Directorial debuts like Carlo Mirabella-Davis’ mesmerizing “Swallow” show the freedom that comes with unrestricted introduction. Mirabella-Davis combs each scene with scrupulous detail, harmonizing his principal heroine’s internal chaos with her external domestic imprisonment. As Hunter, Haley Bennett gives career-best work channeling a modern-day housewife afflicted with pica, a craving for non-edible substances or objects. The eating disorder is often associated with pregnant women suffering from iron deficiency. In the case of this expectant mother, Hunter’s physiological desires are commandeered by underlying depression and compartmentalized trauma. Implanting a real psychological condition that affects countless women into a domiciliary setting with Hitchcock flair makes this essential drama impossible to ignore.
Hunter’s grand estate overlooks the Hudson river, a symbolic moat that keeps this involuntary princess trapped in her castle and away from a world with better opportunities. She’s married to the aptly named Richie (Austin Stowell), a handsome yet entitled young entrepreneur who is on the precipice of taking over his father’s financial services company. While he’s at work, Hunter performs a daily ritual of ensuring the home’s lavish interior design remains nothing less than “Architectural Digest” perfection before Richie comes home. Her robotic house patrolling and cipher countenance pay homage to Delphine Seyrig’s single-mother protagonist from Chantel Akerman’s feminist masterpiece “Jeanne Dielman, 23, Quai du Commerce, 1080 Bruxelles.” Like that classic, Hunter is a woman whose regimented domestic lifestyle reaches a dark tipping point that offers no easy return.
Once Hunter learns she’s pregnant, she begins stifling her growing resentment by swallowing any household item she can find – marbles, thumbtacks, paper. The more her condition worsens, the bigger and sharper the objects become. During a routine ultrasound, Hunter’s secret is exposed to her in-laws and husband. Instead of asking what she wants, they force her to see a therapist (who naturally breaks doctor-patient confidentiality to her benefactors). Hunter is monitored around the clock; her mother-in-law Katherine (Elizabeth Marvel) oversees her prenatal diet but offers a small glimmer of empathy during rare heart-to-heart conversations. Katherine isn’t the stereotypical diabolical mother-in-law; she understands a woman’s survival tactic of “faking it” in order to adapt when career prospects appear hopeless. Sometimes that means giving in to a life of riches and comfort sans fulfillment.
A lesser film would exploit Hunter’s disorder by making it the center of conflict, playing right into psychological horror entertainment tropes. Instead, the narrative’s depiction of pica is given sensitive nuance and layering in order to extract the deeper trauma at its core. Mirabella-Davis does exceptional research to authenticate the experience women go through with this illness, which can arise from a multitude of factors – they aren’t randomly infected once pregnant. The story veers into darker territory as it progresses, but the more “off the rails” Hunter becomes, the more she’s ironically back in control of her former self. Haley Bennett is able to navigate Hunter’s tumultuous emotional journey with spellbinding honesty. From the beginning, Bennett surrenders everything to this seemingly powerless role, which only makes her agency reclamation that much more gratifying when it arrives.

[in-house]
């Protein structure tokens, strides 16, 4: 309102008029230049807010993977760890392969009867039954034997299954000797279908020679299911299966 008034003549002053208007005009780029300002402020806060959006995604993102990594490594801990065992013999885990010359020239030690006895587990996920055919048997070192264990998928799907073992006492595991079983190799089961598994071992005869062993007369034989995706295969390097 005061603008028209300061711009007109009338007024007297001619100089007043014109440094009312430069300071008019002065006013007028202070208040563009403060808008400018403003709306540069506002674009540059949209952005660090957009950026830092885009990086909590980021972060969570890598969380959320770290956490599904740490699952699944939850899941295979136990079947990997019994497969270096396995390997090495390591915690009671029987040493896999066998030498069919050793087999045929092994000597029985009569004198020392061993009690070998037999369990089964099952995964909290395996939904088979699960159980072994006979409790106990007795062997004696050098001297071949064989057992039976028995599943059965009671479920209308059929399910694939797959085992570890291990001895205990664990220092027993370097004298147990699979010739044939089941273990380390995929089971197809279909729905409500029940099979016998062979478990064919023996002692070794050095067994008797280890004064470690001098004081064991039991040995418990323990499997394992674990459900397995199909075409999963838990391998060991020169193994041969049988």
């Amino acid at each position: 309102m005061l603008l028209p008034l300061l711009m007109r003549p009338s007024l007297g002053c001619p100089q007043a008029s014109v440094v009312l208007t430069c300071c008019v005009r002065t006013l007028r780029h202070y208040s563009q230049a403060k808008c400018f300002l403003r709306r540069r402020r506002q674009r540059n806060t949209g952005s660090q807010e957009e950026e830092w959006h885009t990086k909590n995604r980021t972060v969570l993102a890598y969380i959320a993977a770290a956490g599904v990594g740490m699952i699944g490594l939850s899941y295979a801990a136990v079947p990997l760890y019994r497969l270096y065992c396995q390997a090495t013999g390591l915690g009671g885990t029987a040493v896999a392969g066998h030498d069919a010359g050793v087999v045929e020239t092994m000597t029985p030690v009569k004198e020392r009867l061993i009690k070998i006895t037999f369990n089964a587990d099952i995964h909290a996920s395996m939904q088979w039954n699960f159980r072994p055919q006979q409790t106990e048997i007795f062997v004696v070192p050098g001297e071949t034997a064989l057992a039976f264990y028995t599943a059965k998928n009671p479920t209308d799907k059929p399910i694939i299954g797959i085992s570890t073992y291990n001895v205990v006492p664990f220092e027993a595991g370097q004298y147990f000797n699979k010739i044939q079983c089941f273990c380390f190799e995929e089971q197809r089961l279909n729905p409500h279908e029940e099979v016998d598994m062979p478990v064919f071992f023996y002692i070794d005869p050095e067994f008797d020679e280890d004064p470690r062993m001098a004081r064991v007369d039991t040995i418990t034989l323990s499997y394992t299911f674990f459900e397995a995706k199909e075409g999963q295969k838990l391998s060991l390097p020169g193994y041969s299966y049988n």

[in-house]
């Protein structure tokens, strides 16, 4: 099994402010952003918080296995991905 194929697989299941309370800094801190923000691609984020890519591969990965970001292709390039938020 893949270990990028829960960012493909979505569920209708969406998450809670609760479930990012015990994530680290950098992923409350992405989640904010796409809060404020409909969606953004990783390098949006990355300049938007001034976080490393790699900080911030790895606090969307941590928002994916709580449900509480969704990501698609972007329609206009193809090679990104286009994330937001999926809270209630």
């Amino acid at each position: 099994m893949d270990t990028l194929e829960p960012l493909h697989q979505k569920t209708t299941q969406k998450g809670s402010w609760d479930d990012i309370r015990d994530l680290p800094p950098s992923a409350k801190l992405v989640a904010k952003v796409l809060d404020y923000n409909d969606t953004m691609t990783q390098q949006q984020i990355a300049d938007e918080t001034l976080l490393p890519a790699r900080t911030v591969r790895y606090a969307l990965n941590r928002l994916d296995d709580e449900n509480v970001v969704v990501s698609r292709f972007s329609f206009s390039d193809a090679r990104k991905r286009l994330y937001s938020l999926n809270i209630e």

“Swallow” stimulates the mind because many of Hunter’s outrageous actions have undefined motivation, leaving viewers to stew on their origins instead of being handed an exposition manual. The best character studies never abandon the integrity of their protagonist to appease viewers, and this indie thriller lives up to this high standard in rebellious fashion. This is thanks in large part to some top-notch craftsmanship. Katelin Arizmendi’s cinematography delivers stunning interior shots with rigid, symmetrically framed precision that perfectly complements Mirabella-Davis’ opulent mise-en-scéne. The grander the presentation, the more oppressive and claustrophobic Hunter’s environment becomes. The drama’s slow-burn pacing might wane interest midway, but the gravitational pull Bennett and her role brings is undeniable. Placing a giant spotlight on a disorder that receives almost no attention — yet takes a serious emotional toll on women — is a laudable cinematic achievement that proves there is human truth even in the most inconceivable.